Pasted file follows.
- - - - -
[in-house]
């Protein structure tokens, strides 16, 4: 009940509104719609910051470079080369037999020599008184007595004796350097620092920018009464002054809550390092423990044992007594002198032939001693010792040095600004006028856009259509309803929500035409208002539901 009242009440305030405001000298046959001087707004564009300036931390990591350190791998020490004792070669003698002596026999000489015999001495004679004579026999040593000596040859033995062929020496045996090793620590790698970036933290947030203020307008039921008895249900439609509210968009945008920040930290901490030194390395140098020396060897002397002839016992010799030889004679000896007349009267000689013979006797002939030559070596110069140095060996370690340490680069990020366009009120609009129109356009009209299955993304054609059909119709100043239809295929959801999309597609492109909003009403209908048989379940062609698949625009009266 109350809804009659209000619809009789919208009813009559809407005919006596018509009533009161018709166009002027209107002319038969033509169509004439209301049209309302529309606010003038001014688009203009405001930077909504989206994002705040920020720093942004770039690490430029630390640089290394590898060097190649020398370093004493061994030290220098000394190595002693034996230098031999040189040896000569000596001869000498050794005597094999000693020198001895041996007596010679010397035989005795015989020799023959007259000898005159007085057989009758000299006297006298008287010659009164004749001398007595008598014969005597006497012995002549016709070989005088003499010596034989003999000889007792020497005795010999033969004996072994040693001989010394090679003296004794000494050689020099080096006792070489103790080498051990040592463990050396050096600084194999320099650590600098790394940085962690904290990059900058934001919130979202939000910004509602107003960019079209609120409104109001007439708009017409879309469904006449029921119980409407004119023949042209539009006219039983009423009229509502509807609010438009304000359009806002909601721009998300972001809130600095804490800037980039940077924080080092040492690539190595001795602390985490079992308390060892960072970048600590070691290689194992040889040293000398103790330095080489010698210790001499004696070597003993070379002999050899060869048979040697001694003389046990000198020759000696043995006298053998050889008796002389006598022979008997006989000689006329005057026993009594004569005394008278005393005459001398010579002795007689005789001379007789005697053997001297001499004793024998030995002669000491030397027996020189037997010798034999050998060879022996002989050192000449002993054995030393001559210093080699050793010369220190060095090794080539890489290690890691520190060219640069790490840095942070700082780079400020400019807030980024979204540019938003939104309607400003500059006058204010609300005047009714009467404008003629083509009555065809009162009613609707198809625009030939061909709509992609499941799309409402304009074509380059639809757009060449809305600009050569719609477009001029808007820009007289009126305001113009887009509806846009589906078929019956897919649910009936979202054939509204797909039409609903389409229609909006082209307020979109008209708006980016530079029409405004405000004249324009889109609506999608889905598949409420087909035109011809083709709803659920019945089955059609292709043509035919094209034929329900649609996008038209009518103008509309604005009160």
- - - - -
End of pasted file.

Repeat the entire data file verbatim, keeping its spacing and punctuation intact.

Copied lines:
[in-house]
């Protein structure tokens, strides 16, 4: 009940509104719609910051470079080369037999020599008184007595004796350097620092920018009464002054809550390092423990044992007594002198032939001693010792040095600004006028856009259509309803929500035409208002539901 009242009440305030405001000298046959001087707004564009300036931390990591350190791998020490004792070669003698002596026999000489015999001495004679004579026999040593000596040859033995062929020496045996090793620590790698970036933290947030203020307008039921008895249900439609509210968009945008920040930290901490030194390395140098020396060897002397002839016992010799030889004679000896007349009267000689013979006797002939030559070596110069140095060996370690340490680069990020366009009120609009129109356009009209299955993304054609059909119709100043239809295929959801999309597609492109909003009403209908048989379940062609698949625009009266 109350809804009659209000619809009789919208009813009559809407005919006596018509009533009161018709166009002027209107002319038969033509169509004439209301049209309302529309606010003038001014688009203009405001930077909504989206994002705040920020720093942004770039690490430029630390640089290394590898060097190649020398370093004493061994030290220098000394190595002693034996230098031999040189040896000569000596001869000498050794005597094999000693020198001895041996007596010679010397035989005795015989020799023959007259000898005159007085057989009758000299006297006298008287010659009164004749001398007595008598014969005597006497012995002549016709070989005088003499010596034989003999000889007792020497005795010999033969004996072994040693001989010394090679003296004794000494050689020099080096006792070489103790080498051990040592463990050396050096600084194999320099650590600098790394940085962690904290990059900058934001919130979202939000910004509602107003960019079209609120409104109001007439708009017409879309469904006449029921119980409407004119023949042209539009006219039983009423009229509502509807609010438009304000359009806002909601721009998300972001809130600095804490800037980039940077924080080092040492690539190595001795602390985490079992308390060892960072970048600590070691290689194992040889040293000398103790330095080489010698210790001499004696070597003993070379002999050899060869048979040697001694003389046990000198020759000696043995006298053998050889008796002389006598022979008997006989000689006329005057026993009594004569005394008278005393005459001398010579002795007689005789001379007789005697053997001297001499004793024998030995002669000491030397027996020189037997010798034999050998060879022996002989050192000449002993054995030393001559210093080699050793010369220190060095090794080539890489290690890691520190060219640069790490840095942070700082780079400020400019807030980024979204540019938003939104309607400003500059006058204010609300005047009714009467404008003629083509009555065809009162009613609707198809625009030939061909709509992609499941799309409402304009074509380059639809757009060449809305600009050569719609477009001029808007820009007289009126305001113009887009509806846009589906078929019956897919649910009936979202054939509204797909039409609903389409229609909006082209307020979109008209708006980016530079029409405004405000004249324009889109609506999608889905598949409420087909035109011809083709709803659920019945089955059609292709043509035919094209034929329900649609996008038209009518103008509309604005009160």